Sugar and Spice

Television biographies are somewhat specious undertakings. If the subject is alive, the spin is almost always a gosh-things-were-bad-but-ain't-life-grand-now. If the subject is dead, it gets worse. There are BravoProfiles, a marginally arty series, Lifetime's Intimate Portraits, invariably about women, VH1's rocking Legends and Behind the Scenes, and the granddaddy of them all, A&E's Biography.

My officemate Marjorie sniffed about Biography one day when I was going on about it. "Who are some of these people and why should they be profiled?" Good question; maybe some shouldn't. Most people probably have little interest in Doris Duke, but I found the truly eccentric heiress fascinating -- a golden girl of the Thirties and tobacco scion who found pleasure in singing in Harlem choirs as well as adopting adults as children. You don't get much more outré than that.

If truth in advertising were applied here, the word "voyeur" would be replacing "biography." We all know from school that "biography" suggests tedious recitation of dry events. In the world of television, the word has come to mean a one-hour slice of life with all the juicy parts. These biography shows usually produce a warm, well-rounded picture of the subject with an attendant hint of scandal. What they seldom do is probe any deeper than the surface interest. They also tend to play fast and loose with footage and photographs, using them illustratively out of context, creating a confusing image of the star's life. Stock footage is often mixed in for added detail, but as my young niece asked me, "How did they know to have the cameras around?" How indeed. It was tough to explain.

None of this deters me from watching these shows. A fan of biographies since I learned to read, my voyeuristic appetite is well-fed by their proliferation. On Biography, A&E features "Showbiz Sweethearts" week, October 18-23, with a lineup of female television and screen stars whose perky or seductive images became synonymous with their names.

Doris Day: Misunderstood and more talented than she gets credit for.

This series begins with Doris Day: It's Magic (10/18, 9pm and 11pm; 10/19, 1am), for a two-hour episode. The effervescent singer moved from singing with big bands to playing a perennial virgin in fluffy screen comedies to starring on television and promoting animal rights. (If you can't place Day as a singer, try "Que Sera Sera.") Along the way, marriages fell apart, financés went awry, and the IRS came knocking. It's Day's own story, but it is one that will be repeated too often in subsequent segments by different women.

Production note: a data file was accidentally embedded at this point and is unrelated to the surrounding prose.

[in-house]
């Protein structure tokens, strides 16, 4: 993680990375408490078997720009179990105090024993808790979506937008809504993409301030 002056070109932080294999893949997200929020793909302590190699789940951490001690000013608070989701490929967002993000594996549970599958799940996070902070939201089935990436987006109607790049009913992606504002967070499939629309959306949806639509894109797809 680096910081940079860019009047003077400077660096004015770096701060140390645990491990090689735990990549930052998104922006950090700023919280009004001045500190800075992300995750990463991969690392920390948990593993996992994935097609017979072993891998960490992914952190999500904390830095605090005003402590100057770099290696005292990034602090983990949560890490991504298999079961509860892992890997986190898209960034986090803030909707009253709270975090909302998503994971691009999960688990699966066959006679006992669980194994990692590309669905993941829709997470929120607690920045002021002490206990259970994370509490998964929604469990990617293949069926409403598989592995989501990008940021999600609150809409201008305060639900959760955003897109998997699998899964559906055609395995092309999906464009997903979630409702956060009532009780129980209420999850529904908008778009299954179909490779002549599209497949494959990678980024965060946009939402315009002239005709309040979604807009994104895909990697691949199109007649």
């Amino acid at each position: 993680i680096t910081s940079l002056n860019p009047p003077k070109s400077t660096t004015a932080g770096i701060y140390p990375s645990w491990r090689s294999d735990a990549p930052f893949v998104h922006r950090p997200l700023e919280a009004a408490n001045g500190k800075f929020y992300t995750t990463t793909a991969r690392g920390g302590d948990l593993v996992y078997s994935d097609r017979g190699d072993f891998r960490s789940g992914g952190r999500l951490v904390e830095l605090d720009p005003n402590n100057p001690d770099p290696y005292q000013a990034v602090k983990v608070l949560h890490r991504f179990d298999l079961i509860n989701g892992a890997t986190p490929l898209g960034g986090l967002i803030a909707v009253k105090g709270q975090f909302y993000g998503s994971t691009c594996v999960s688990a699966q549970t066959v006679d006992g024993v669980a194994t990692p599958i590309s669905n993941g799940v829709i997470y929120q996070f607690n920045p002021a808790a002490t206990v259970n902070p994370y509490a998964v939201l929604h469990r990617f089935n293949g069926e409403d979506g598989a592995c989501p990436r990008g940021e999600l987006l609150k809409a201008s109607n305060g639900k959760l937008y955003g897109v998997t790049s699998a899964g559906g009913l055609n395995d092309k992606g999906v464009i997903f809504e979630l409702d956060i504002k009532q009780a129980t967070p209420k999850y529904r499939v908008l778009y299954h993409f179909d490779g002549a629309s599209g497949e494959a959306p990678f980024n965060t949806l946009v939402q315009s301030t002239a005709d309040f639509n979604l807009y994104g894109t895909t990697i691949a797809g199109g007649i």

Women like Dinah Shore (10/19, 7pm and 11pm), for example. Though best remembered as one of the first women to successfully host a variety show, Dinah was also something of a back-porch feminist. She wrote cookbooks, was a single mother, supported numerous charities, and was a major figure in raising the profile of women's golf. Not bad for someone who is sometimes dismissed as Burt Reynolds' former squeeze. (Anyone else remember her singing, "See the yooou-S-A in your Chevrolet"?) Shore was a classic Southern gal with more gumption that she's been given credit for.

It's taken Ann-Margret (10/20, 7pm, 11pm) most of her life to recoup her early, girly image but she's done it with considerable aplomb and kept her marriage intact. She was groomed for stardom in the old Las Vegas style of big hair and cheesecake photos. Unfortunately, just as she began to hit her stride as an entertainer, times changed and Ann-Margret's sultry brand of peek-a-boo sexiness was wildly out of step with the Swinging Sixties. Not until Mike Nichols cast her in Carnal Knowledge in 1971 did her career turn around, even though she was about to face her most difficult decade. In retrospect, Ann-Margret's vibrant screen presence is undeniable in any decade. Weezer and I watch Viva Las Vegas at least twice a year and each time we are knocked out by her energy and charisma. Weezer likes a couple of other things about her too, but that's Weezer.

Although I never "got" Debbie Reynolds(10/21, 7pm, 11pm), I will make a confession. I am -- inexplicably -- a secret fan of the "Tammy" movies, both Reynolds' and the Sandra Dee ones. That, plus reading about Hollywood in the Fifties lately has given me a new respect for Reynolds and her indominatible and, well, unsinkable spirit. She has weathered scandal, divorce, and bankruptcy with grace and humor. (When prying reporters appeared at her doorstep after husband Eddie Fisher left her for Elizabeth Taylor, she showed up holding baby Carrie Fisher and with diaper pins on her shirt. That's chutzpah.) Go, Debbie!

Mary, Mary, Mary Tyler Moore (10/22, 7pm, 11pm) hardly requires introduction. Of all the women profiled, her life has been played out on television so much she seems like one of the neighbors or a loved co-worker. Divorce, death, diabetes, and the inability to recoup her Seventies television success have plagued Moore's last couple of decades, though she perseveres.

Finally, Donna Reed (10/23, 7pm, 11pm) was another actress whose shampoo-clean image as a TV mom belied her intelligence, talent (she won an Oscar for Best Supporting Actress in From Here To Eternity) and political commitment (she was "Another Mother for Peace" in the Vietnam era). She was a pioneer in television as one of the first women to have her own production company. The Donna Reed Show enjoyed a successful run from 1958-1966, and when she was later unceremoniously dumped from Dallas, she sued and won.

Finally, Connie Francis (10/25) and Carol Burnett (10/29) are profiled the following week on Biography. They're not listed as "Showbiz Sweethearts," but like the six women above, both have life stories that are quite different from their public personas. Isn't that what you wanted to know?

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